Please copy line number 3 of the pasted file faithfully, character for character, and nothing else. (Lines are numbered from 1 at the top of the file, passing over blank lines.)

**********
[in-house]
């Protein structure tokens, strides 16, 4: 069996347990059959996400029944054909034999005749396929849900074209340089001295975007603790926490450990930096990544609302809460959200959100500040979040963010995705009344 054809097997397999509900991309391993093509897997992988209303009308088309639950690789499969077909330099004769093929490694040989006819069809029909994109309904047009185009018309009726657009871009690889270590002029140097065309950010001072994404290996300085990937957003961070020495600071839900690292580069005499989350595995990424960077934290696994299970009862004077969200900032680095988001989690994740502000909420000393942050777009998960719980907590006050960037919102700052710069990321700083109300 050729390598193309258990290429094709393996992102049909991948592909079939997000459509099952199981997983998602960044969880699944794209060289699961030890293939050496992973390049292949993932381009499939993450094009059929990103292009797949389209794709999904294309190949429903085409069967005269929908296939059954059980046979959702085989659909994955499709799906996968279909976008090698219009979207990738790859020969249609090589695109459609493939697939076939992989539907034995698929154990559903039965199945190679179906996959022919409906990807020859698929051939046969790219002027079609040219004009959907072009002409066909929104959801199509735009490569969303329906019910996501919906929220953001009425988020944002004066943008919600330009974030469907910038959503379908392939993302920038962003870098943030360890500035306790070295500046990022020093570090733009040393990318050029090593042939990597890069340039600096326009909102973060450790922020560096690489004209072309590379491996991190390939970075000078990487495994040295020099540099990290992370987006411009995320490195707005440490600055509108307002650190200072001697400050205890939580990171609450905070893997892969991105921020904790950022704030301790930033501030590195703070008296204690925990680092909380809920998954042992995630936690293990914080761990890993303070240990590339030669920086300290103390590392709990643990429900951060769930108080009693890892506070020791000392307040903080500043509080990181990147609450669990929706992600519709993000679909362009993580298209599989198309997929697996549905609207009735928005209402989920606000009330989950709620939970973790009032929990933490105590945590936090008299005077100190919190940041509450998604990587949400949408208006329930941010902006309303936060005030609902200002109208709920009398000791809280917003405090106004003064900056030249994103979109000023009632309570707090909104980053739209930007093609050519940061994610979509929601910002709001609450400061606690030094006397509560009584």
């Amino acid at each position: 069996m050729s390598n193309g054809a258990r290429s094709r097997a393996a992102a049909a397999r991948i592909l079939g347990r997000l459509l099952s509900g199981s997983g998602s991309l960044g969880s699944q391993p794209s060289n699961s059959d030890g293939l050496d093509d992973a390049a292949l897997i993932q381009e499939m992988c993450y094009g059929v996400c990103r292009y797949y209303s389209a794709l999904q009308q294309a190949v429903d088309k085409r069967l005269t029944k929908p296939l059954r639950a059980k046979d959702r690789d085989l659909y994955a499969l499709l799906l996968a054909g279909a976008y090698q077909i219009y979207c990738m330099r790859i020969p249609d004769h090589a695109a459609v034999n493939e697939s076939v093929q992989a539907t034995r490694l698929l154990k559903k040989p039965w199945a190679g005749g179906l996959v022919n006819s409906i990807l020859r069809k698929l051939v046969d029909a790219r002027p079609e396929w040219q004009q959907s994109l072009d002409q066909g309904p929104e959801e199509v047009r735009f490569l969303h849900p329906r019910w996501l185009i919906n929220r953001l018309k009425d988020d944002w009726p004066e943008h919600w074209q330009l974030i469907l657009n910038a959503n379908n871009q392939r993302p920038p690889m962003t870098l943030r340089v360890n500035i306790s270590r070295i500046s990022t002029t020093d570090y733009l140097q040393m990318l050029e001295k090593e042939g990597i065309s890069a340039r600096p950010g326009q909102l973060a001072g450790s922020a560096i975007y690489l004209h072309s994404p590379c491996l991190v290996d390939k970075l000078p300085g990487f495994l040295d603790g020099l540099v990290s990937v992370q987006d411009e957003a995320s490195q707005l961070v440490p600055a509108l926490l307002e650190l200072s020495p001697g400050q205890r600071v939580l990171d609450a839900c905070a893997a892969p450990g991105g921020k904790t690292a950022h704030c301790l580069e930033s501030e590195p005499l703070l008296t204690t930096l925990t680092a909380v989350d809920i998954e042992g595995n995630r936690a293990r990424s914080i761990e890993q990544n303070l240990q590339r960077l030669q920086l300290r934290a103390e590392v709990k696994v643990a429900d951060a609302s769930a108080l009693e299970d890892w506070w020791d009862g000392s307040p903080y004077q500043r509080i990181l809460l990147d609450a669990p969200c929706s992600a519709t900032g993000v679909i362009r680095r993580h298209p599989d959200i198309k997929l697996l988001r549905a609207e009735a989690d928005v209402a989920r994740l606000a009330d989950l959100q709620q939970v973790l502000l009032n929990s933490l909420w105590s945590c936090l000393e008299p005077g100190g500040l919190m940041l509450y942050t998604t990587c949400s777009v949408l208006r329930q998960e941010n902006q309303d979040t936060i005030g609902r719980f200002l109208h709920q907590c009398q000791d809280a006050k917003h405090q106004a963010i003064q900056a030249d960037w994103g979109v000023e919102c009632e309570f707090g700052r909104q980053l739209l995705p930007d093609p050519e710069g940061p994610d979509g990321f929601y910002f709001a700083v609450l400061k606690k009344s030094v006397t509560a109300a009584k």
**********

């Amino acid at each position: 069996m050729s390598n193309g054809a258990r290429s094709r097997a393996a992102a049909a397999r991948i592909l079939g347990r997000l459509l099952s509900g199981s997983g998602s991309l960044g969880s699944q391993p794209s060289n699961s059959d030890g293939l050496d093509d992973a390049a292949l897997i993932q381009e499939m992988c993450y094009g059929v996400c990103r292009y797949y209303s389209a794709l999904q009308q294309a190949v429903d088309k085409r069967l005269t029944k929908p296939l059954r639950a059980k046979d959702r690789d085989l659909y994955a499969l499709l799906l996968a054909g279909a976008y090698q077909i219009y979207c990738m330099r790859i020969p249609d004769h090589a695109a459609v034999n493939e697939s076939v093929q992989a539907t034995r490694l698929l154990k559903k040989p039965w199945a190679g005749g179906l996959v022919n006819s409906i990807l020859r069809k698929l051939v046969d029909a790219r002027p079609e396929w040219q004009q959907s994109l072009d002409q066909g309904p929104e959801e199509v047009r735009f490569l969303h849900p329906r019910w996501l185009i919906n929220r953001l018309k009425d988020d944002w009726p004066e943008h919600w074209q330009l974030i469907l657009n910038a959503n379908n871009q392939r993302p920038p690889m962003t870098l943030r340089v360890n500035i306790s270590r070295i500046s990022t002029t020093d570090y733009l140097q040393m990318l050029e001295k090593e042939g990597i065309s890069a340039r600096p950010g326009q909102l973060a001072g450790s922020a560096i975007y690489l004209h072309s994404p590379c491996l991190v290996d390939k970075l000078p300085g990487f495994l040295d603790g020099l540099v990290s990937v992370q987006d411009e957003a995320s490195q707005l961070v440490p600055a509108l926490l307002e650190l200072s020495p001697g400050q205890r600071v939580l990171d609450a839900c905070a893997a892969p450990g991105g921020k904790t690292a950022h704030c301790l580069e930033s501030e590195p005499l703070l008296t204690t930096l925990t680092a909380v989350d809920i998954e042992g595995n995630r936690a293990r990424s914080i761990e890993q990544n303070l240990q590339r960077l030669q920086l300290r934290a103390e590392v709990k696994v643990a429900d951060a609302s769930a108080l009693e299970d890892w506070w020791d009862g000392s307040p903080y004077q500043r509080i990181l809460l990147d609450a669990p969200c929706s992600a519709t900032g993000v679909i362009r680095r993580h298209p599989d959200i198309k997929l697996l988001r549905a609207e009735a989690d928005v209402a989920r994740l606000a009330d989950l959100q709620q939970v973790l502000l009032n929990s933490l909420w105590s945590c936090l000393e008299p005077g100190g500040l919190m940041l509450y942050t998604t990587c949400s777009v949408l208006r329930q998960e941010n902006q309303d979040t936060i005030g609902r719980f200002l109208h709920q907590c009398q000791d809280a006050k917003h405090q106004a963010i003064q900056a030249d960037w994103g979109v000023e919102c009632e309570f707090g700052r909104q980053l739209l995705p930007d093609p050519e710069g940061p994610d979509g990321f929601y910002f709001a700083v609450l400061k606690k009344s030094v006397t509560a109300a009584k």